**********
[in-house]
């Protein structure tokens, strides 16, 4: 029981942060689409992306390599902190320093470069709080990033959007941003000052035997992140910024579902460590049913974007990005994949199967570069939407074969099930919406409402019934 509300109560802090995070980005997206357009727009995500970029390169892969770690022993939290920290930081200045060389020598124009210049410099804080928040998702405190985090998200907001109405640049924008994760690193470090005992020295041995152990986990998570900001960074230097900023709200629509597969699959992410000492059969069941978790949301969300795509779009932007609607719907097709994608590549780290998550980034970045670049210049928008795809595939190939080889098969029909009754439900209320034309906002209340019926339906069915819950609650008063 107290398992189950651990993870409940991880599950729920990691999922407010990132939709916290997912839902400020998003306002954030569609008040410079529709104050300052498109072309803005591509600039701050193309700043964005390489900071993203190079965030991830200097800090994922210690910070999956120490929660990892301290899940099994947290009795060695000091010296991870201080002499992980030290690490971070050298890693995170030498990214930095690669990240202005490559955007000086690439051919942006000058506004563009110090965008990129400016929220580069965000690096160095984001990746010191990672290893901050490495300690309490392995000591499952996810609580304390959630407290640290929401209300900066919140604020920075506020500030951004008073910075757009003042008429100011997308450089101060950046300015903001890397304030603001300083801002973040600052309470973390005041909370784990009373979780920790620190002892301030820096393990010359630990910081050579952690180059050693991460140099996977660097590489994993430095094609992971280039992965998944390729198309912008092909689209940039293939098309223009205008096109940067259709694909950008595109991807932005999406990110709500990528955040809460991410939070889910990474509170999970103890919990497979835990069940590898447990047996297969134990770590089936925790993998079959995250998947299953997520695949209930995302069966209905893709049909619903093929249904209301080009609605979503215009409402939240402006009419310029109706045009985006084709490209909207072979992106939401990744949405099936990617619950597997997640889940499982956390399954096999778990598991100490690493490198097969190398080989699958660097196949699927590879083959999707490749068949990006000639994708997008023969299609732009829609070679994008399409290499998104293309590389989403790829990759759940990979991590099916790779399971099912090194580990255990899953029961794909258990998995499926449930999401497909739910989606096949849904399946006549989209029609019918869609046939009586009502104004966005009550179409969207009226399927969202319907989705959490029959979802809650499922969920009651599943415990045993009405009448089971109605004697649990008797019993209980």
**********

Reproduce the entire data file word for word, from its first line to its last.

[in-house]
């Protein structure tokens, strides 16, 4: 029981942060689409992306390599902190320093470069709080990033959007941003000052035997992140910024579902460590049913974007990005994949199967570069939407074969099930919406409402019934 509300109560802090995070980005997206357009727009995500970029390169892969770690022993939290920290930081200045060389020598124009210049410099804080928040998702405190985090998200907001109405640049924008994760690193470090005992020295041995152990986990998570900001960074230097900023709200629509597969699959992410000492059969069941978790949301969300795509779009932007609607719907097709994608590549780290998550980034970045670049210049928008795809595939190939080889098969029909009754439900209320034309906002209340019926339906069915819950609650008063 107290398992189950651990993870409940991880599950729920990691999922407010990132939709916290997912839902400020998003306002954030569609008040410079529709104050300052498109072309803005591509600039701050193309700043964005390489900071993203190079965030991830200097800090994922210690910070999956120490929660990892301290899940099994947290009795060695000091010296991870201080002499992980030290690490971070050298890693995170030498990214930095690669990240202005490559955007000086690439051919942006000058506004563009110090965008990129400016929220580069965000690096160095984001990746010191990672290893901050490495300690309490392995000591499952996810609580304390959630407290640290929401209300900066919140604020920075506020500030951004008073910075757009003042008429100011997308450089101060950046300015903001890397304030603001300083801002973040600052309470973390005041909370784990009373979780920790620190002892301030820096393990010359630990910081050579952690180059050693991460140099996977660097590489994993430095094609992971280039992965998944390729198309912008092909689209940039293939098309223009205008096109940067259709694909950008595109991807932005999406990110709500990528955040809460991410939070889910990474509170999970103890919990497979835990069940590898447990047996297969134990770590089936925790993998079959995250998947299953997520695949209930995302069966209905893709049909619903093929249904209301080009609605979503215009409402939240402006009419310029109706045009985006084709490209909207072979992106939401990744949405099936990617619950597997997640889940499982956390399954096999778990598991100490690493490198097969190398080989699958660097196949699927590879083959999707490749068949990006000639994708997008023969299609732009829609070679994008399409290499998104293309590389989403790829990759759940990979991590099916790779399971099912090194580990255990899953029961794909258990998995499926449930999401497909739910989606096949849904399946006549989209029609019918869609046939009586009502104004966005009550179409969207009226399927969202319907989705959490029959979802809650499922969920009651599943415990045993009405009448089971109605004697649990008797019993209980």